Additionally, they are the only party which has never had a female representative in the Federal Council – despite the fact that they have two seats – and have one of the lowest percentages of women representatives in government overall. The other right-wing parties have similar views on women as the SVP. Although the Christian Democrats support some feminist policies, their support is limited to those policies that emphasise the role of women in the Christian community. The conservative and liberal parties support some policies that give women greater economic equality, due to their focus on a liberal economy. However, these centre-right parties still have fewer women representatives than leftist parties. Meanwhile, the Social Democrats have historically shown the strongest support for women and women’s movements in Switzerland. They were the first party to support the female suffrage campaign and have the largest proportion of women representatives in government.
These inter-party differences are interesting, especially in the Swiss context where there is a direct democracy and there are multiple parties in power. This provides a unique basis to study the impact of right-wing ideology on women’s political representation. Intuitively one might say that political diversity helps to promote female representation, but in Switzerland’s case it seems to further hinder it. Swiss women were given full suffrage in 1971 when Norway granted women full suffrage as early as 1913, Denmark in 1915 and the UK in 1918. Not only did Swiss women get the right to vote much later than those in most other countries in the world, gender inequality and discrimination still persists today. This is the case in most countries, but, arguably, it’s more pronounced in Switzerland. In 2019, there was a National Women’s Strike where women (and some men) demonstrated for equal pay, the recognition of unpaid care work and governmental representation. Switzerland is also one of the only countries in Europe where the population voted to accept a burqa ban in 2021, thus restricting muslim women’s freedom. The regulations on maternity and paternity leave aren’t particularly generous either. Since 2003, mothers are entitled to 3.5 months of maternity leave and since 2019 fathers are allowed two weeks of leave (before 2019 it was two days). These terms are short compared to many other countries in Europe and highlights the lack of feminism in Swiss politics.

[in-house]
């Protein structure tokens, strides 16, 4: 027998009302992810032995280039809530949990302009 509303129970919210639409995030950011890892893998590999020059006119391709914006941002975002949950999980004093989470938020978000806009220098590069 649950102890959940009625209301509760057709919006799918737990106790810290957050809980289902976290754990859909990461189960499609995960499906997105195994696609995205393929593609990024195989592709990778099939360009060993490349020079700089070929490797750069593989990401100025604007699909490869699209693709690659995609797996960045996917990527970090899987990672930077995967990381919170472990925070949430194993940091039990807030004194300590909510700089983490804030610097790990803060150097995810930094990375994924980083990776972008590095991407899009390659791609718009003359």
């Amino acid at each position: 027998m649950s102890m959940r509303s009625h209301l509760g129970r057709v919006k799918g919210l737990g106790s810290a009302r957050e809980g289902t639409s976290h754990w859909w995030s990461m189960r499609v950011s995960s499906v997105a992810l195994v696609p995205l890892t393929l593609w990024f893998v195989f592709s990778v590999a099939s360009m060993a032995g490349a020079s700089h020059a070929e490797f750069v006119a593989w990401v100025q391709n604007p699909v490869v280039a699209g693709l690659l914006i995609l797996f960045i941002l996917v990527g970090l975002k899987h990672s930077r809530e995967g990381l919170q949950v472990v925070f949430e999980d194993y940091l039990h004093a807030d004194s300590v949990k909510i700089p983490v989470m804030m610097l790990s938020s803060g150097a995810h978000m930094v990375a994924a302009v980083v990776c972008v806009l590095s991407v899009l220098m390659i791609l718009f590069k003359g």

This raises many questions. If the prominence of right-wing ideologies is indeed the reason for these shortcomings, how do rightist parties affect women-friendly policies in other countries? And what about the left, what is their role in this? Perhaps the answer is more complex than one might think at first. Comparing the influence of different parties between countries is difficult for many reasons, not least because similar parties may have differing ideologies. However, it’s still important to acknowledge the role and impact of right-wing parties in promoting gender equality, especially given the increase in populism all over the world in recent years it’s particularly topical. Switzerland is, in my opinion, an excellent example of how seemingly progressive and ‘developed’ countries continue to have backward social and political structures. This is something to bear in mind and should be acknowledged more in all the various rankings comparing countries’ performance.